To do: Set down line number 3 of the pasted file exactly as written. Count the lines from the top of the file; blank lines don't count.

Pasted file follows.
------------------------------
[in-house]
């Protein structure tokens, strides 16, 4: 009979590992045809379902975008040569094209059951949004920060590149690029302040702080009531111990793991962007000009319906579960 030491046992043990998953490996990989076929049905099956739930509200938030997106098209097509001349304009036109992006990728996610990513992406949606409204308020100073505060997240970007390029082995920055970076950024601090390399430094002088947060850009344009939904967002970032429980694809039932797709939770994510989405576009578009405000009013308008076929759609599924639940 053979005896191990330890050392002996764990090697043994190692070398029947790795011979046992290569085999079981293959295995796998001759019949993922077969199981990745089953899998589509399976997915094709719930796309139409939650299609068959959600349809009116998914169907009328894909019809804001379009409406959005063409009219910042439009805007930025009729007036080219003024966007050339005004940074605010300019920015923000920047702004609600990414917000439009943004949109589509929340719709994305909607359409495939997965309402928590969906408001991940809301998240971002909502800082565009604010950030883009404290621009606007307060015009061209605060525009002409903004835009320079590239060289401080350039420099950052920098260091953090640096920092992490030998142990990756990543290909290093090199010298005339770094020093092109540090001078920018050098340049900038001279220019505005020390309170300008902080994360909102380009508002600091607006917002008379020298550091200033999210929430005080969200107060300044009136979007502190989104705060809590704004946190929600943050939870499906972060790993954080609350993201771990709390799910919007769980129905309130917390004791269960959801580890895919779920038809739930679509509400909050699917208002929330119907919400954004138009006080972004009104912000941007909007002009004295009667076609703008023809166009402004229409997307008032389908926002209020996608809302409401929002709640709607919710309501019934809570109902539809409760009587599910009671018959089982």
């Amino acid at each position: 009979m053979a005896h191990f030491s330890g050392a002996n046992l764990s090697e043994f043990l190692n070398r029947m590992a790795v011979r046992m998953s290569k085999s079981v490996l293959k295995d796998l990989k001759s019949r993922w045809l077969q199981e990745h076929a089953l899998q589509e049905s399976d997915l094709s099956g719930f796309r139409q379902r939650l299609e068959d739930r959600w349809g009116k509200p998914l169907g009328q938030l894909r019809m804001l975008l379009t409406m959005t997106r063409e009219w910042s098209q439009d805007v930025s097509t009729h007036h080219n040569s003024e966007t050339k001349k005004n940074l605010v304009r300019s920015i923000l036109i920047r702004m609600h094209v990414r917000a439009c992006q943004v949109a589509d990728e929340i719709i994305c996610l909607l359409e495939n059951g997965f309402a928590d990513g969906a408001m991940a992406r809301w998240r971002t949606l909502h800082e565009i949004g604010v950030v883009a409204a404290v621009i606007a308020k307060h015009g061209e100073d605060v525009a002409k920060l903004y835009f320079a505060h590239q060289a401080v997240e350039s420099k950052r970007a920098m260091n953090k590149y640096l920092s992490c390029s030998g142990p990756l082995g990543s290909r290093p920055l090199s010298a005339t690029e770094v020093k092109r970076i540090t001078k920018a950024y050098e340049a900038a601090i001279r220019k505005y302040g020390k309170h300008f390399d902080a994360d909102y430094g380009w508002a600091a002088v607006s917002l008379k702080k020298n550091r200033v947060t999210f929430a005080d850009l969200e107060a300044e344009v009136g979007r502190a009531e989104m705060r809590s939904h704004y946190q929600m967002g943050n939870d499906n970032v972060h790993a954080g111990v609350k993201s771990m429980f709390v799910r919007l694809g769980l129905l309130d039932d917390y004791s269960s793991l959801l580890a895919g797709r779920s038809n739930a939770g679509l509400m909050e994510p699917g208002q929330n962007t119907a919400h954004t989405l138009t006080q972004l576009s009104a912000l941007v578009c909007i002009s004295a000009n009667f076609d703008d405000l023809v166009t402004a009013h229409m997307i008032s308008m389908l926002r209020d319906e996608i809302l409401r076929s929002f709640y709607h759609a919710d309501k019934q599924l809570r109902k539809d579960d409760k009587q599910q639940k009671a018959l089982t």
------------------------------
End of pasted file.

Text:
């Amino acid at each position: 009979m053979a005896h191990f030491s330890g050392a002996n046992l764990s090697e043994f043990l190692n070398r029947m590992a790795v011979r046992m998953s290569k085999s079981v490996l293959k295995d796998l990989k001759s019949r993922w045809l077969q199981e990745h076929a089953l899998q589509e049905s399976d997915l094709s099956g719930f796309r139409q379902r939650l299609e068959d739930r959600w349809g009116k509200p998914l169907g009328q938030l894909r019809m804001l975008l379009t409406m959005t997106r063409e009219w910042s098209q439009d805007v930025s097509t009729h007036h080219n040569s003024e966007t050339k001349k005004n940074l605010v304009r300019s920015i923000l036109i920047r702004m609600h094209v990414r917000a439009c992006q943004v949109a589509d990728e929340i719709i994305c996610l909607l359409e495939n059951g997965f309402a928590d990513g969906a408001m991940a992406r809301w998240r971002t949606l909502h800082e565009i949004g604010v950030v883009a409204a404290v621009i606007a308020k307060h015009g061209e100073d605060v525009a002409k920060l903004y835009f320079a505060h590239q060289a401080v997240e350039s420099k950052r970007a920098m260091n953090k590149y640096l920092s992490c390029s030998g142990p990756l082995g990543s290909r290093p920055l090199s010298a005339t690029e770094v020093k092109r970076i540090t001078k920018a950024y050098e340049a900038a601090i001279r220019k505005y302040g020390k309170h300008f390399d902080a994360d909102y430094g380009w508002a600091a002088v607006s917002l008379k702080k020298n550091r200033v947060t999210f929430a005080d850009l969200e107060a300044e344009v009136g979007r502190a009531e989104m705060r809590s939904h704004y946190q929600m967002g943050n939870d499906n970032v972060h790993a954080g111990v609350k993201s771990m429980f709390v799910r919007l694809g769980l129905l309130d039932d917390y004791s269960s793991l959801l580890a895919g797709r779920s038809n739930a939770g679509l509400m909050e994510p699917g208002q929330n962007t119907a919400h954004t989405l138009t006080q972004l576009s009104a912000l941007v578009c909007i002009s004295a000009n009667f076609d703008d405000l023809v166009t402004a009013h229409m997307i008032s308008m389908l926002r209020d319906e996608i809302l409401r076929s929002f709640y709607h759609a919710d309501k019934q599924l809570r109902k539809d579960d409760k009587q599910q639940k009671a018959l089982t």